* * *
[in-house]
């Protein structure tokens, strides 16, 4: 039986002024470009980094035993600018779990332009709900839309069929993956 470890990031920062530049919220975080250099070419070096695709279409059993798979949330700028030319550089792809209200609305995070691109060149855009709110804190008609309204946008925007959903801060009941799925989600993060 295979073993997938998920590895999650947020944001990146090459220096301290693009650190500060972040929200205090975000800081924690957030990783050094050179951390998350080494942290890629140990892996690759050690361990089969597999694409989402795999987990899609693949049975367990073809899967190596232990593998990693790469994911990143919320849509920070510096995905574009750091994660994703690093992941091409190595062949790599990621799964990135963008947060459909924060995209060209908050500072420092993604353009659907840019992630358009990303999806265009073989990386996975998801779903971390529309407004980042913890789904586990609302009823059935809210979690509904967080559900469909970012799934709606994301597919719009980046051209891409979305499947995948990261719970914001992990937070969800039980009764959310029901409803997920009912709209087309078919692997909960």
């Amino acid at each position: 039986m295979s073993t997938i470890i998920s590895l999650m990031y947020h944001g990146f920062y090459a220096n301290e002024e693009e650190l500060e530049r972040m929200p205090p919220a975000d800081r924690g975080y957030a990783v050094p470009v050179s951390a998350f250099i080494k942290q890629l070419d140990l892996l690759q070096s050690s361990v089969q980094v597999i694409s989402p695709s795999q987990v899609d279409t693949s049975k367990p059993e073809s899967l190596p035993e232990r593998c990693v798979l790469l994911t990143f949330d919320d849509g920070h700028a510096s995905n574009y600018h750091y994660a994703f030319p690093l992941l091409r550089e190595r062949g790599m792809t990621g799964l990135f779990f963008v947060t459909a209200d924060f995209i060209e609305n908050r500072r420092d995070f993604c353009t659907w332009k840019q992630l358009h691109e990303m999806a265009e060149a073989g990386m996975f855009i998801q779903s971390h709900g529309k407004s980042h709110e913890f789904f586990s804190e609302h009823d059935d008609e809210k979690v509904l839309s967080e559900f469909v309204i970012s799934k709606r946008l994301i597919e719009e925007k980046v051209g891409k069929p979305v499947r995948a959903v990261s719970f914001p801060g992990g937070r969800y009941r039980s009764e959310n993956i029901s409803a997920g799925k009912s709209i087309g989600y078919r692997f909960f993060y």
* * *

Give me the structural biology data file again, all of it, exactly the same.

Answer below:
[in-house]
């Protein structure tokens, strides 16, 4: 039986002024470009980094035993600018779990332009709900839309069929993956 470890990031920062530049919220975080250099070419070096695709279409059993798979949330700028030319550089792809209200609305995070691109060149855009709110804190008609309204946008925007959903801060009941799925989600993060 295979073993997938998920590895999650947020944001990146090459220096301290693009650190500060972040929200205090975000800081924690957030990783050094050179951390998350080494942290890629140990892996690759050690361990089969597999694409989402795999987990899609693949049975367990073809899967190596232990593998990693790469994911990143919320849509920070510096995905574009750091994660994703690093992941091409190595062949790599990621799964990135963008947060459909924060995209060209908050500072420092993604353009659907840019992630358009990303999806265009073989990386996975998801779903971390529309407004980042913890789904586990609302009823059935809210979690509904967080559900469909970012799934709606994301597919719009980046051209891409979305499947995948990261719970914001992990937070969800039980009764959310029901409803997920009912709209087309078919692997909960």
């Amino acid at each position: 039986m295979s073993t997938i470890i998920s590895l999650m990031y947020h944001g990146f920062y090459a220096n301290e002024e693009e650190l500060e530049r972040m929200p205090p919220a975000d800081r924690g975080y957030a990783v050094p470009v050179s951390a998350f250099i080494k942290q890629l070419d140990l892996l690759q070096s050690s361990v089969q980094v597999i694409s989402p695709s795999q987990v899609d279409t693949s049975k367990p059993e073809s899967l190596p035993e232990r593998c990693v798979l790469l994911t990143f949330d919320d849509g920070h700028a510096s995905n574009y600018h750091y994660a994703f030319p690093l992941l091409r550089e190595r062949g790599m792809t990621g799964l990135f779990f963008v947060t459909a209200d924060f995209i060209e609305n908050r500072r420092d995070f993604c353009t659907w332009k840019q992630l358009h691109e990303m999806a265009e060149a073989g990386m996975f855009i998801q779903s971390h709900g529309k407004s980042h709110e913890f789904f586990s804190e609302h009823d059935d008609e809210k979690v509904l839309s967080e559900f469909v309204i970012s799934k709606r946008l994301i597919e719009e925007k980046v051209g891409k069929p979305v499947r995948a959903v990261s719970f914001p801060g992990g937070r969800y009941r039980s009764e959310n993956i029901s409803a997920g799925k009912s709209i087309g989600y078919r692997f909960f993060y």